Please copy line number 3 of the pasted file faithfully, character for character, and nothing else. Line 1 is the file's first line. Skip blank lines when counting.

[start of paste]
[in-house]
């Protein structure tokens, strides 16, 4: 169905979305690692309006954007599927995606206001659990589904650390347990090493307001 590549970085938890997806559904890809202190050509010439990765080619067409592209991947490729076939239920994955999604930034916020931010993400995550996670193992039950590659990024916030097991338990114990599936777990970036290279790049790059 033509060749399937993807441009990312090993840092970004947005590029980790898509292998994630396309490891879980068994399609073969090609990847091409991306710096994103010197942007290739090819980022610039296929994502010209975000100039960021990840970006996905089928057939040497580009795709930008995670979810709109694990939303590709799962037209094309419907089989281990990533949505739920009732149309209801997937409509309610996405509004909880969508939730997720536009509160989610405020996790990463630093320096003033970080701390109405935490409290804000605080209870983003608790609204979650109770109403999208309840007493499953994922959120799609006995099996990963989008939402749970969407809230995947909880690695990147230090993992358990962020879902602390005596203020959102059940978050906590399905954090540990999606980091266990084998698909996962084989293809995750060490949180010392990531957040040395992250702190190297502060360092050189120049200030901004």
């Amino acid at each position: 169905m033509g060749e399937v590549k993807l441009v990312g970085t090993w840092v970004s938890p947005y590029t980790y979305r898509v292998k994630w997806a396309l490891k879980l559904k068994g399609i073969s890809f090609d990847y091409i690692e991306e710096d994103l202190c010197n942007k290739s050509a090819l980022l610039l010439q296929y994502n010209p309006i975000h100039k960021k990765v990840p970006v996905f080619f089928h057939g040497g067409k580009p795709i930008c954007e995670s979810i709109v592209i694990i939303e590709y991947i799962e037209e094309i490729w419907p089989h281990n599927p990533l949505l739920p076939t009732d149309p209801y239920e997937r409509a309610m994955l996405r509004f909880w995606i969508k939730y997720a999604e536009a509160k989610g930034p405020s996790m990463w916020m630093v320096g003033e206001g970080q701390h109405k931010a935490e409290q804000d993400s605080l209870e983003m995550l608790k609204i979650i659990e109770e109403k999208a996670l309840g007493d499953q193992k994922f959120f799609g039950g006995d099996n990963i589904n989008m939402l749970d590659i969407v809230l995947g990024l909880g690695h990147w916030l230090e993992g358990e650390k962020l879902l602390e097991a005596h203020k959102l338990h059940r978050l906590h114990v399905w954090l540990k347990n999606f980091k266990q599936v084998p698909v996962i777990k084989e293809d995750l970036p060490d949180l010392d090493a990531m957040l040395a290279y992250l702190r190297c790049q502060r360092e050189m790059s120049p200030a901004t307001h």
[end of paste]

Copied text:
């Amino acid at each position: 169905m033509g060749e399937v590549k993807l441009v990312g970085t090993w840092v970004s938890p947005y590029t980790y979305r898509v292998k994630w997806a396309l490891k879980l559904k068994g399609i073969s890809f090609d990847y091409i690692e991306e710096d994103l202190c010197n942007k290739s050509a090819l980022l610039l010439q296929y994502n010209p309006i975000h100039k960021k990765v990840p970006v996905f080619f089928h057939g040497g067409k580009p795709i930008c954007e995670s979810i709109v592209i694990i939303e590709y991947i799962e037209e094309i490729w419907p089989h281990n599927p990533l949505l739920p076939t009732d149309p209801y239920e997937r409509a309610m994955l996405r509004f909880w995606i969508k939730y997720a999604e536009a509160k989610g930034p405020s996790m990463w916020m630093v320096g003033e206001g970080q701390h109405k931010a935490e409290q804000d993400s605080l209870e983003m995550l608790k609204i979650i659990e109770e109403k999208a996670l309840g007493d499953q193992k994922f959120f799609g039950g006995d099996n990963i589904n989008m939402l749970d590659i969407v809230l995947g990024l909880g690695h990147w916030l230090e993992g358990e650390k962020l879902l602390e097991a005596h203020k959102l338990h059940r978050l906590h114990v399905w954090l540990k347990n999606f980091k266990q599936v084998p698909v996962i777990k084989e293809d995750l970036p060490d949180l010392d090493a990531m957040l040395a290279y992250l702190r190297c790049q502060r360092e050189m790059s120049p200030a901004t307001h």